Wednesday, 28 May 2014
Earthquakes, Local and Continental...
So, UKIP did better than the media luvvies would have liked in the elections last week. They did well despite a concerted slur campaign conducted by Labour, the Lib Dems and the Conservatives. They did well despite the misinformation spread by the gutter press - which nowadays includes the broadsheets. They did well despite the right-on metro twitterati tweeting furiously about how racist they all are.
Of course, in reality, they didn't do all that well. They captured 17% of the vote - which is to say, 17% of the 35% of the electorate that bothered to vote, bothered to vote for UKIP. Claims of an earthquake have been rather over-stated.
Amusing to me has been the reaction to UKIP's gains, though. The horror and outrage, the illiberal desires expressed that anyone who votes for any party other than those approved of by the chattering classes ought not to be allowed to vote. Democracy, it seems, is like free speech - it is precious. So precious that it should be rationed.
Anyway, I am not here to fly the flag for UKIP, or anyone else. I am here to express my amusement and bemusement.
You see, there can be no denying that the parties of left and right have become very similar over the last couple of decades. They are converging in their policies and outlook, as is bound to happen in a democracy, especially one with a 'first past the post' voting system. If the electorate are so short-sighted as to vote only for what will benefit them personally (rather than what is good for society as a whole), then the parties running in the elections will seek to offer them such sweeteners as will induce the public to vote for each party. And so they converge, bribing the voters with the voters' own money.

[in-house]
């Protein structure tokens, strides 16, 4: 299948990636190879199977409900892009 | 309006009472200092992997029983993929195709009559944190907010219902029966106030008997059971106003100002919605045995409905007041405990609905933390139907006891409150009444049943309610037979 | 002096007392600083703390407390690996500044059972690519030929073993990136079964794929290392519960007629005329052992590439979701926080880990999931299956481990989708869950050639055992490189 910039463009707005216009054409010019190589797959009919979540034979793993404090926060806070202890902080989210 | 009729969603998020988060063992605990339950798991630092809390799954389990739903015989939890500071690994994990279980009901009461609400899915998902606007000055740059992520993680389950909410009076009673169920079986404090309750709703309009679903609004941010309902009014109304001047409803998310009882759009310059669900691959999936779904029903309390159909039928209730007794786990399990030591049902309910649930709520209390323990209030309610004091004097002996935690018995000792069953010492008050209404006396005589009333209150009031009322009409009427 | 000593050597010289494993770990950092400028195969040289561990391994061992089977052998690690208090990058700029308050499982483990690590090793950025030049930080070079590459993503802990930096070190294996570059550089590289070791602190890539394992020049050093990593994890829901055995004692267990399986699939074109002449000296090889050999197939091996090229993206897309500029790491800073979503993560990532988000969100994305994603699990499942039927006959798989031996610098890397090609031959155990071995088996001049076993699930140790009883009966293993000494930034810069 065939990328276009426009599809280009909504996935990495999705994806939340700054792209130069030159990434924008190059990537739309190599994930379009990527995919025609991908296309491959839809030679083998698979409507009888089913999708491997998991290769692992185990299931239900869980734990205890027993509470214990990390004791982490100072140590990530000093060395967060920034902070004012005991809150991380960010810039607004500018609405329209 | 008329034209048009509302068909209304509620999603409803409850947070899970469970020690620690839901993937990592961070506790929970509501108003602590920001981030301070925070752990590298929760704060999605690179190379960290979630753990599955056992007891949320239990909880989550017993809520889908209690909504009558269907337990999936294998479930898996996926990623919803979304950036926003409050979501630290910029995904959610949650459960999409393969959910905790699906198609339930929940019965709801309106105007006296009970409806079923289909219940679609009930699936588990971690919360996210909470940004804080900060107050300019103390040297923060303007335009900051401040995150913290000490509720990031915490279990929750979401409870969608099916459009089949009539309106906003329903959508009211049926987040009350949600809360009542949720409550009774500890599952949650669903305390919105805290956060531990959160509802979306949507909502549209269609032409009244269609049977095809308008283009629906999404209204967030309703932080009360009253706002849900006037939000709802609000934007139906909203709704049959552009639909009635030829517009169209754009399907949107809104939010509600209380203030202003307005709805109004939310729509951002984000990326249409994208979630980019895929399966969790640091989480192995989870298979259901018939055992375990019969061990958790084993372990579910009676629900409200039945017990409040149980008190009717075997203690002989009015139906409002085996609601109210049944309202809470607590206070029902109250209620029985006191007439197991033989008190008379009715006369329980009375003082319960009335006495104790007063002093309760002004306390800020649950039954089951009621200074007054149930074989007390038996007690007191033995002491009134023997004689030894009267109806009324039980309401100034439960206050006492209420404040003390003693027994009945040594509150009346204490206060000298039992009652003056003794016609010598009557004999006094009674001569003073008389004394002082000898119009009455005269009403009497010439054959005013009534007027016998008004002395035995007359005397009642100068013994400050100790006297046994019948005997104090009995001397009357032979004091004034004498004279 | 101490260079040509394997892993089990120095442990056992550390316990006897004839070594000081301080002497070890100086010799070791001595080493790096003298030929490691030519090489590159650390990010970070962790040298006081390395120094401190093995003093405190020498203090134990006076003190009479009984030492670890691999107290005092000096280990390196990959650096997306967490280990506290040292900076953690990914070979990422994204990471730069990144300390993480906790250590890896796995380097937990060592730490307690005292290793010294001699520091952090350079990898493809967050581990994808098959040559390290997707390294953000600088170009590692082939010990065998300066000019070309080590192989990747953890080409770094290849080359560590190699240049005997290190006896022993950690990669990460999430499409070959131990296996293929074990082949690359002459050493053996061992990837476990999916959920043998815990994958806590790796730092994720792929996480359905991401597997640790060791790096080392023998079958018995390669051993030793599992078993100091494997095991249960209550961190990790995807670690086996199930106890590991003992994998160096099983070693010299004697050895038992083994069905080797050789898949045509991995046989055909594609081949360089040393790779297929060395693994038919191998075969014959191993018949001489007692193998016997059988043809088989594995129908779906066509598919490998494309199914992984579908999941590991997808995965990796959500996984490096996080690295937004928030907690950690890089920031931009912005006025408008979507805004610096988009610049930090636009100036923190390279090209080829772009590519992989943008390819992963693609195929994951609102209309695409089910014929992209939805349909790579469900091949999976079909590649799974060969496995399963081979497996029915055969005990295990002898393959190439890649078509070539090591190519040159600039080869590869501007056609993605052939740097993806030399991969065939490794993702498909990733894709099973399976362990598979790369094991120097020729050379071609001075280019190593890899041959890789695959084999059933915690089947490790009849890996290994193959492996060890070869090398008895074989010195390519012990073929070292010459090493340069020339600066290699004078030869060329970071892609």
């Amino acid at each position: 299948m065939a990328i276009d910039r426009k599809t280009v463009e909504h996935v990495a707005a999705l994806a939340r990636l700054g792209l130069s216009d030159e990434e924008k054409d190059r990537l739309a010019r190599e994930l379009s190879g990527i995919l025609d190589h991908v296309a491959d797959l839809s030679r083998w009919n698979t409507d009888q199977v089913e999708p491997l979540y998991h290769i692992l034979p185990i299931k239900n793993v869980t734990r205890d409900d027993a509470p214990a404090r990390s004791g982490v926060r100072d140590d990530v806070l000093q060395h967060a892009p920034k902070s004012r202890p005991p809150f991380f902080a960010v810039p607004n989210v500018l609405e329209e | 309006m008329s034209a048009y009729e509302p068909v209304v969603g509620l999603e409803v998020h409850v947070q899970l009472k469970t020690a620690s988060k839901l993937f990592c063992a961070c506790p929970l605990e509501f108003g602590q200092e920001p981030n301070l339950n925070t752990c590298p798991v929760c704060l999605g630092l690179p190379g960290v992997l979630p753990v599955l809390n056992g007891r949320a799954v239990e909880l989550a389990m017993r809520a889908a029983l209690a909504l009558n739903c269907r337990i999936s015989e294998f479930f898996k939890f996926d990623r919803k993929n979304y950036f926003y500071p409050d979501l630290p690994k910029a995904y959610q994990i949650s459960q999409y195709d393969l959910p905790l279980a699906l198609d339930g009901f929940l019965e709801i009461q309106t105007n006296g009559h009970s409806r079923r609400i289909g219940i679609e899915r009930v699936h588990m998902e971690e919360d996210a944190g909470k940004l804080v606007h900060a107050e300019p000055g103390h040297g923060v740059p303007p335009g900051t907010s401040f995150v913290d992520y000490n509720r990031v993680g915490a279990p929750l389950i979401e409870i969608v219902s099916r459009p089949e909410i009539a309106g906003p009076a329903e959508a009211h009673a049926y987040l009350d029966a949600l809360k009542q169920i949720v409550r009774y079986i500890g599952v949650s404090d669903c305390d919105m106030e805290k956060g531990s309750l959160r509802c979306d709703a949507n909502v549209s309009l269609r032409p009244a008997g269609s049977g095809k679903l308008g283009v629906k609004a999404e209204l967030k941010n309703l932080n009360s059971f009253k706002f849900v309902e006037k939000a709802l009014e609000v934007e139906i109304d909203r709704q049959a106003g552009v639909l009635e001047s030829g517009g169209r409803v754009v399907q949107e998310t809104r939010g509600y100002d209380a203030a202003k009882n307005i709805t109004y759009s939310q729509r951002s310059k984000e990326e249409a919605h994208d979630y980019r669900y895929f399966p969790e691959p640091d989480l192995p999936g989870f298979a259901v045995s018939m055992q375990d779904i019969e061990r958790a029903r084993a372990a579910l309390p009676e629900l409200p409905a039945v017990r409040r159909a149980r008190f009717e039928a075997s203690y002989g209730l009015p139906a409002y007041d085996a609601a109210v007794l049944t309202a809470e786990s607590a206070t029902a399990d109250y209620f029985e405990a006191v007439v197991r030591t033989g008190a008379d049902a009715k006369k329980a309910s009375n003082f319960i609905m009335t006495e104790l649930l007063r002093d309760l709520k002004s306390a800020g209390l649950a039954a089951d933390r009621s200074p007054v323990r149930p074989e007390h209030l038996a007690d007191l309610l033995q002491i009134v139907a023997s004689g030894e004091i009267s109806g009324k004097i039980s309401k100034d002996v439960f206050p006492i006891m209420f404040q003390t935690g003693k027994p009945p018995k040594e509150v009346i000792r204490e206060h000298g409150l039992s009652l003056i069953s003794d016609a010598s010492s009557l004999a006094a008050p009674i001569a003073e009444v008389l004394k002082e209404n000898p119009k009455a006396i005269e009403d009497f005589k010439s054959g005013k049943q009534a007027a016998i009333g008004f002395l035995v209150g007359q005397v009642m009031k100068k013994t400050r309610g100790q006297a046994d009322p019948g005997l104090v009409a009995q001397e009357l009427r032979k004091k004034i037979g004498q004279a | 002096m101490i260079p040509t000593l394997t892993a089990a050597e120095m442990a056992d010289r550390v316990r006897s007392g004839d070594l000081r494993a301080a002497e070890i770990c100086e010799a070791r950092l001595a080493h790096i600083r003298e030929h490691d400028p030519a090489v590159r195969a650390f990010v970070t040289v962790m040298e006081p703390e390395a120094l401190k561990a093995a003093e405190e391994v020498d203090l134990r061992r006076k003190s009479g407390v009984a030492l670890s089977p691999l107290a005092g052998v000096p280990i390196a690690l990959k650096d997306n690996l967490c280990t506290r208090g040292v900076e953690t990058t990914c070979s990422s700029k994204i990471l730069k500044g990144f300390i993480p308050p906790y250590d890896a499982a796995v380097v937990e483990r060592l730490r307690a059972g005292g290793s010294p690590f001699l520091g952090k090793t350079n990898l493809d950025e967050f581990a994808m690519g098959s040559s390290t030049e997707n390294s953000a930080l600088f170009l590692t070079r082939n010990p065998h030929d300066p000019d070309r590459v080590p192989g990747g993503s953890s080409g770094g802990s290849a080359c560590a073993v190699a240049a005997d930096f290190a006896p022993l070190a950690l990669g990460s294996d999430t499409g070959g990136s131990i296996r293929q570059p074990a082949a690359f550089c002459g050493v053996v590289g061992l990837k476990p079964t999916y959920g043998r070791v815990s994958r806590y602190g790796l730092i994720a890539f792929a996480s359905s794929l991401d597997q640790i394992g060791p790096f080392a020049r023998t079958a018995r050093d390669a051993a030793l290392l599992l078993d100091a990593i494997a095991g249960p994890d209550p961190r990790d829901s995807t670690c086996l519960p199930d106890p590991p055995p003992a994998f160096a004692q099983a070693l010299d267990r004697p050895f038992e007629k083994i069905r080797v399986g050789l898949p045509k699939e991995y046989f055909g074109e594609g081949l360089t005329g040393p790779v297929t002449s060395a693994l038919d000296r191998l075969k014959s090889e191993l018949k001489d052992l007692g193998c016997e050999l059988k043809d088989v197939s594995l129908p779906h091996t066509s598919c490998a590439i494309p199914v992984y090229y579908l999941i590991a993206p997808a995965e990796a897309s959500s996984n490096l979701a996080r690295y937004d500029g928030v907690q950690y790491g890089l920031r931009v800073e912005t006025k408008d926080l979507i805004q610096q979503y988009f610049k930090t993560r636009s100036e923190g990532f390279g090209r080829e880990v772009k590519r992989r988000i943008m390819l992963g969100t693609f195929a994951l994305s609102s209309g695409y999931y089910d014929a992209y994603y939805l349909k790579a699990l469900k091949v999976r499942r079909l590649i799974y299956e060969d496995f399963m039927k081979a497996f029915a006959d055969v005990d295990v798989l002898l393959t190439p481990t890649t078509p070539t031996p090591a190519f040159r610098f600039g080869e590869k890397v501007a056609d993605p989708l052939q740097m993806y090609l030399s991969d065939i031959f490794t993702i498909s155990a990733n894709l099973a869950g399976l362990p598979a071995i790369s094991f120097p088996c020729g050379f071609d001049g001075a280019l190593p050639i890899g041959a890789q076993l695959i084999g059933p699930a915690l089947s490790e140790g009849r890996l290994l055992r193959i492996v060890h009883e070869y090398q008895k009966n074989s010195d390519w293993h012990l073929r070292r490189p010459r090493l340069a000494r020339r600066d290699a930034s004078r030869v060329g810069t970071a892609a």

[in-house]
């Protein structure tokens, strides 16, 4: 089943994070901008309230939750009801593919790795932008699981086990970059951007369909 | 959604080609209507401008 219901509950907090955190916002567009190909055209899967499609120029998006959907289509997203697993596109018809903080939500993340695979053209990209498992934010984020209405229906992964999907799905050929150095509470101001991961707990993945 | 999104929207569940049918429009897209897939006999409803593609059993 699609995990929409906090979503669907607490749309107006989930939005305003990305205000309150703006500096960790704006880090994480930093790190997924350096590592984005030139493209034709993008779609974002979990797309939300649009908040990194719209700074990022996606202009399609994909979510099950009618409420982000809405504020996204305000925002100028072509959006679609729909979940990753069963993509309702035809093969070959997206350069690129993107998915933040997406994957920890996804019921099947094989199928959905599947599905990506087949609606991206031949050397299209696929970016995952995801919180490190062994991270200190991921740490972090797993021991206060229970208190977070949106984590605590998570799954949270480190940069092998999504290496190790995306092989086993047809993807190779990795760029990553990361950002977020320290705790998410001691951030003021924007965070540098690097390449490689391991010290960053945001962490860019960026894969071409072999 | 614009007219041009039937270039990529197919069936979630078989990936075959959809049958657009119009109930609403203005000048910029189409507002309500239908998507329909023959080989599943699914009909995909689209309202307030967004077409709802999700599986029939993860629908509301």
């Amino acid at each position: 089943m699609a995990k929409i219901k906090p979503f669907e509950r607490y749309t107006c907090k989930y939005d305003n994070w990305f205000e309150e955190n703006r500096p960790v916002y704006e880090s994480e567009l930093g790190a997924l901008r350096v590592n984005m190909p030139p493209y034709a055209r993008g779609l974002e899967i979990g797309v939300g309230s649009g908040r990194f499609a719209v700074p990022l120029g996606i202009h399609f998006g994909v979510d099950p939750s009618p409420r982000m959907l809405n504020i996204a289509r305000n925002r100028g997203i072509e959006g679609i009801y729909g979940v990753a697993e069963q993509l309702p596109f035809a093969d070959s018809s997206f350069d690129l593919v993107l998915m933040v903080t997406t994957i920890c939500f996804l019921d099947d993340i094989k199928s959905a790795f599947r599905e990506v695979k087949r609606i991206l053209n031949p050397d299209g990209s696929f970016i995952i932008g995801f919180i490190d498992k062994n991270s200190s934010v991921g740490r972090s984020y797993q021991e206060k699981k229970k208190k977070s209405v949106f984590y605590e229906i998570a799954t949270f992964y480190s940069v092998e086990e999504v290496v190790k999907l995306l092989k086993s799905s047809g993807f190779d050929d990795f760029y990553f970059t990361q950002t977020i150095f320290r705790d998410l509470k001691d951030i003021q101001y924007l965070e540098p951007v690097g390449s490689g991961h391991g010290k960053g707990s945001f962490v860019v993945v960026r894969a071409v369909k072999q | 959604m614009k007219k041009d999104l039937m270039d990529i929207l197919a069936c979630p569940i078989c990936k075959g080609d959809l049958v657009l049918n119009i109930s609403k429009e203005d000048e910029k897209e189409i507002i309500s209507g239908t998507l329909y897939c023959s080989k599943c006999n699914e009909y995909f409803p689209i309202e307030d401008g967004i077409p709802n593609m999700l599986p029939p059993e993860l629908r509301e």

This has happened in the UK. The politicos inhabiting the Westminster bubble have long since stopped listening to the likes of you and I, and instead listen only to the lobbyists, the corporate sponsors and the single-issue campaigners. They listen to the eurocrats, most of all. And while they hand more and more of the executive and legislative powers to Brussels, they then seek more power to control what we eat and drink, how much we exercise, what we say, what we think and what we smoke.
This is not good. Whichever way you slice it, such control over our everyday lives can only ever have negative effects and is not desirable in any way, shape or form.
The government are supposedly the servants of the public, but they have long since forgotten this and have become our masters. Should any member of the public dare to give voice to what concerns them, they will be branded as bigoted.
So, surely it is time to shake things up a bit? Wouldn't it be good to make the bastards realise that we, the electorate, wish to be heard? That we are sick of being lied to? Why, yes, yes it would.
And this is why UKIP's gains have, for me at least, been a cause for celebration. UKIP haven't gained any real power and they certainly will not win the next general election, but they have managed to rattle the Westminster crowd out of their complacency somewhat.
And surely, whoever you vote for, this can only be a good thing.